The relationship is also non-linear for larger atoms, as the added width of wider electron shells is counteracted by adding more protons to the nucleus and thus creating a stronger positive charge that acts on all electrons.

Strictly, for fans of advanced chemistry, ionic radius varies: Ions in a high-spin state will be larger than the same ion in a low-spin state, and ions in solution may behave as though they are even wider based on how strongly and closely they attract a precise number of solvent molecules.

The data-file simply contains the data-behind the chart, in case you wish to have the exact numbers in a useful spreadsheet, or re-format the charts.

Recent commentary: please see our article here. This also informs our outlook on novel battery chemistries, such as CATL’s.

Global wood production: supply by country by year?

This data-file quantifies the global wood harvest, county-by-country, category-by-category, back to 1960, using granular data from the FAO. About 4,000 m3 of wood are harvested per year (2GTpa by mass).

The split is that 50% is used as fuel, 20% as paper/pulp and 30% as longer-lasting materials which may help remove CO2 from atmospheric circulation.

It varies greatly by economic development levels. Africa and India use 90% of their wood as fuel. The US and Europe use 20%. As Korea industrialized, wood use as fuel fell from 70% in 1960 to 7% in 2020.

Overall, wood energy has declined from 11% of the world’s primary energy mix in 1960 to c4% today. However, it remains stubbornly high in less developed countries (e.g., 30% in Africa, data below).

Deforestation remains the largest source of CO2 emissions globally, and the data suggest shortages of oil, gas and coal could exacerbate this ecological disaster. If coal, oil and gas prices all treble, then by extension, the relative value of wood-based fuels approximately trebles too.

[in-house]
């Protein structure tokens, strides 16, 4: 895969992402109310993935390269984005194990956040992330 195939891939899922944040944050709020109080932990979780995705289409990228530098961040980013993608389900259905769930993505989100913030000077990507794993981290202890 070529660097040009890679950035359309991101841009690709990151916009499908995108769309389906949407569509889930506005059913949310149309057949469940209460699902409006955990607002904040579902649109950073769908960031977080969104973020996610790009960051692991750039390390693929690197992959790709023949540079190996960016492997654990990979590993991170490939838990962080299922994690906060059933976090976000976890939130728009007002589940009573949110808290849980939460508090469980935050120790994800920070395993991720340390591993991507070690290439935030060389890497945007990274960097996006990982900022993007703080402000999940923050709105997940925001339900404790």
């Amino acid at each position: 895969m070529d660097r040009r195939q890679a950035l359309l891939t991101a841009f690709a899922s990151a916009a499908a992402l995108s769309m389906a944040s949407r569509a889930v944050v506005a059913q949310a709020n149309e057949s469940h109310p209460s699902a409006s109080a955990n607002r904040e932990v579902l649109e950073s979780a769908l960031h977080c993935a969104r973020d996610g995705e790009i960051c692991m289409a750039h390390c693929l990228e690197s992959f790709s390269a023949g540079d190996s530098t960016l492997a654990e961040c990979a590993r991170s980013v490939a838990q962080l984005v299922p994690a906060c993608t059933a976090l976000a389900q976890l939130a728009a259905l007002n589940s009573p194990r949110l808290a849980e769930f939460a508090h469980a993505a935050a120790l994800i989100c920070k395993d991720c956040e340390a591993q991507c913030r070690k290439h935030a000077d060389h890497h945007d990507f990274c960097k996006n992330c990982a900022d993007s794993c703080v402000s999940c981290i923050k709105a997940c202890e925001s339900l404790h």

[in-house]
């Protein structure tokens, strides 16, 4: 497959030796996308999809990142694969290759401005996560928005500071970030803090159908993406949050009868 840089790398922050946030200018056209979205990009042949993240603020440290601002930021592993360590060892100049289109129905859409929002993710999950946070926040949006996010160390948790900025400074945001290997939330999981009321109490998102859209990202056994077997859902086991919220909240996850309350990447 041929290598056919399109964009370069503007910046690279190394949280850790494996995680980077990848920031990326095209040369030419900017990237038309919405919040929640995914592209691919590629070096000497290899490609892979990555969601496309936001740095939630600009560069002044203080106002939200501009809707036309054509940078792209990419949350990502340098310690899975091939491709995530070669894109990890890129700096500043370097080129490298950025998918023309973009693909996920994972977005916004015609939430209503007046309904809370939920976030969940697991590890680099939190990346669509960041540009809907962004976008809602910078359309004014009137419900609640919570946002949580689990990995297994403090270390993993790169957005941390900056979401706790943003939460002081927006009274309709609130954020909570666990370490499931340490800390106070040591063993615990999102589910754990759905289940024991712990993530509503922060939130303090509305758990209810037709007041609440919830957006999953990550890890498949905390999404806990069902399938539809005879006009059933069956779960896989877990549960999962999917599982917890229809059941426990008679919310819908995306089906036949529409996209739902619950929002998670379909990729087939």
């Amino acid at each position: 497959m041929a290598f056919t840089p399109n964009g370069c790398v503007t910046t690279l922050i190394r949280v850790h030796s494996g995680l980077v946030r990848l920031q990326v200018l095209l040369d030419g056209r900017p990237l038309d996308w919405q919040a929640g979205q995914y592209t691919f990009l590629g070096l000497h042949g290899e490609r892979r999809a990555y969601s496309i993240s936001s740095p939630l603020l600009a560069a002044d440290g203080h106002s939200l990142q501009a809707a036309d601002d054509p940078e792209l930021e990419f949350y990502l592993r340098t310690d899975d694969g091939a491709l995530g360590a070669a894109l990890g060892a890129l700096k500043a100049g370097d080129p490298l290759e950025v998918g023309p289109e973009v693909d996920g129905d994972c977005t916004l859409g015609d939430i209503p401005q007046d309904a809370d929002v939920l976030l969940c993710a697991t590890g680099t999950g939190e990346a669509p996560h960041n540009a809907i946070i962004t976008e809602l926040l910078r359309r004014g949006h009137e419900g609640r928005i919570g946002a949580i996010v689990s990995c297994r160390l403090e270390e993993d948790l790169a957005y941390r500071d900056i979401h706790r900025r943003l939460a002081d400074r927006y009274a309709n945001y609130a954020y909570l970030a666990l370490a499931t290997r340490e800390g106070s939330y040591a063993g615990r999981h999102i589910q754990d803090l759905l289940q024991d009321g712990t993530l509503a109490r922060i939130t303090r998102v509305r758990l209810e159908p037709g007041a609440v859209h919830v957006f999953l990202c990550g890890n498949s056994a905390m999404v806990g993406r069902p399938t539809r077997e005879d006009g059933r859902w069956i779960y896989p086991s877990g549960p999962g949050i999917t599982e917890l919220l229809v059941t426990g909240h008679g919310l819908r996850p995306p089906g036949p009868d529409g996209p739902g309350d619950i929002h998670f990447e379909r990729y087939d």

Global LNG: offtake contracts and spot market development?

This data-base tabulates the details of over 300 offtake contracts across the LNG industry, tracking buyers, sellers, facilities, contract durations and destination flexibility. And by extension, this shows what portion of the market was traded “spot”.

Back in the year 2000, the LNG market was just 100MTpa, c90% of the market was traded on long-term contractions with >10-years’ duration, and the weighted average cargo was on a 22-year contract.

By 2021, the LNG market had almost quadrupled to over 370MTpa. c55% is still sold on >10-year contracts. Conversely, c45% was traded on a short-term basis, of which c20pp were portfolio cargoes, c3% were sold on 1-10 year contracts, c1% was imported on a contract then re-exported, and c20pp was totally uncontracted and sold on a spot basis.

What has not changed is that facilities still tend to sell their initial output on >15-year long-term contracts, to de-risk their financing. Full data on individual contracts, which can be added by country or supplier, are given in the data-file.

Energy development times: first consideration to full production?

This data-file assesses the development times of different energy resources, from their first consideration, through permitting, up to final investment decision (FID), across construction, and ultimately as they reach nameplate capacity.

Full cycle development times tend to average c4-years for large solar projects, 6-years for large offshore wind, 7-years for new pipelines, 7-years for new oil and gas projects, 9-years for new LNG plants and 13-years for new nuclear plants. There is a spread within each category.

As a rough split, these timings break down as 40% planning, 50% construction and 10% ramp-up/commissioning. The best projects in each category are often around 50% faster than the average.

Full details are given for each of the 35 projects in the data-file, in order to stress-test our ability to cure energy shortages by ramping new projects.

Copyright: Thunder Said Energy, 2022.